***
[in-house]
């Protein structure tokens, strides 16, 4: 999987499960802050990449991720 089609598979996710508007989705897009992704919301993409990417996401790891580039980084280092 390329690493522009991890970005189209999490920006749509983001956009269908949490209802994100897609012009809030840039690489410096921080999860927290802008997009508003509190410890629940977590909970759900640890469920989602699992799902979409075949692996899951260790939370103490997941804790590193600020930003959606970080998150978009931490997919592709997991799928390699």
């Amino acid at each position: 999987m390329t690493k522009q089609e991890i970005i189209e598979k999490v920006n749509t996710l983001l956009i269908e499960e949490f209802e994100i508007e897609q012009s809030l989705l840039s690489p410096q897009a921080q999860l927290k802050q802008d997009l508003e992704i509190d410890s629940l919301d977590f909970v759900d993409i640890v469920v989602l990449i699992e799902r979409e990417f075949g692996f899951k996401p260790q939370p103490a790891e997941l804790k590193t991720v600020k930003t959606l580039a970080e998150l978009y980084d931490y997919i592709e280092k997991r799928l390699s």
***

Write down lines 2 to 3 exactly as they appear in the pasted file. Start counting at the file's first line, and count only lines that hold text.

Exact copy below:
């Protein structure tokens, strides 16, 4: 999987499960802050990449991720 089609598979996710508007989705897009992704919301993409990417996401790891580039980084280092 390329690493522009991890970005189209999490920006749509983001956009269908949490209802994100897609012009809030840039690489410096921080999860927290802008997009508003509190410890629940977590909970759900640890469920989602699992799902979409075949692996899951260790939370103490997941804790590193600020930003959606970080998150978009931490997919592709997991799928390699």
């Amino acid at each position: 999987m390329t690493k522009q089609e991890i970005i189209e598979k999490v920006n749509t996710l983001l956009i269908e499960e949490f209802e994100i508007e897609q012009s809030l989705l840039s690489p410096q897009a921080q999860l927290k802050q802008d997009l508003e992704i509190d410890s629940l919301d977590f909970v759900d993409i640890v469920v989602l990449i699992e799902r979409e990417f075949g692996f899951k996401p260790q939370p103490a790891e997941l804790k590193t991720v600020k930003t959606l580039a970080e998150l978009y980084d931490y997919i592709e280092k997991r799928l390699s």